Originally, the central nave had to have individual liturgical spaces with an ascending trend from the level of the entrance door, up to the apse where the altar was located.
The presbytery, of all three naves, that is, the part reserved only for priests, was enclosed by a series of columns, currently severed, which descended from the vault offering a touch of high suggestion increased by the mobility of the light emitted, at the time, from oil lamps.
The central nave was enriched by an ICONOSTASI, i.e. that architectural element belonging to the liturgical spaces of the Greek Orthodox cult, which constitutes a partition between the nave of the church (classroom) and the presbytery part, embellished by the thin columns descending from the vault and from a base enriched by a series of frescoes that are currently found, sawn in squared blocks that make up a grotesque puzzle, in the structure of a flint which is located in the left nave. A massacre occurred during the transformation of part of the church into a home.
Remarkable, in the flat vault the lenticular cavities that enrich the pre-priestly area: they are symbolic domes highlighted, in their size, by a series of concentric circles that give a sense of depth.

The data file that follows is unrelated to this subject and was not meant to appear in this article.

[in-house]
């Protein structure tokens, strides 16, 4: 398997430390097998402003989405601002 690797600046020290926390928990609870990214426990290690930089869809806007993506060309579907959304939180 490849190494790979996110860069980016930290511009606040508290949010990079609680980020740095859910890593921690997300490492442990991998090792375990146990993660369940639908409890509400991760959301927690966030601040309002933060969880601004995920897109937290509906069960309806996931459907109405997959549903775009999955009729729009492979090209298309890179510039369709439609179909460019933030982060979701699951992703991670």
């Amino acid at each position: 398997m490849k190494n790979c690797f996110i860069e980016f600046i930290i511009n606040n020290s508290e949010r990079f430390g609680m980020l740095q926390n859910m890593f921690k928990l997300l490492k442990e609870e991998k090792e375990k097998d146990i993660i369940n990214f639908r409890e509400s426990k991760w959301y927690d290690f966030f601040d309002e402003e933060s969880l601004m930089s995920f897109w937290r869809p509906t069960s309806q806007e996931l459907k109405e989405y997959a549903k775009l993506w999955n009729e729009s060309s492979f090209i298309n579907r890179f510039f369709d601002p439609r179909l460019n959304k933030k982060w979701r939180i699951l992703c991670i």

An introductory speech is necessary to explain the presence of ancient frescoes, some even of a millennium, so beautifully preserved: they perfectly retain their colors and their subjects only if performed with a precise technique, well known in the Matera area by the many active fresh masters over the centuries. This ancient artistic expression involved the laying of a very wet layer of plaster on which a cardboard or other material model was placed with the shape of the subject to be finely pierced. It was then dabbed with a small piece soaked in coal dust thus leaving the trace on the light plaster. This explains the reason why in some cases, and often in the same church, there are two frescoes, perhaps with different colors but with the same shape, often even in a positive and negative way, as the same cardboard was used as a template but perhaps turned to the contrary.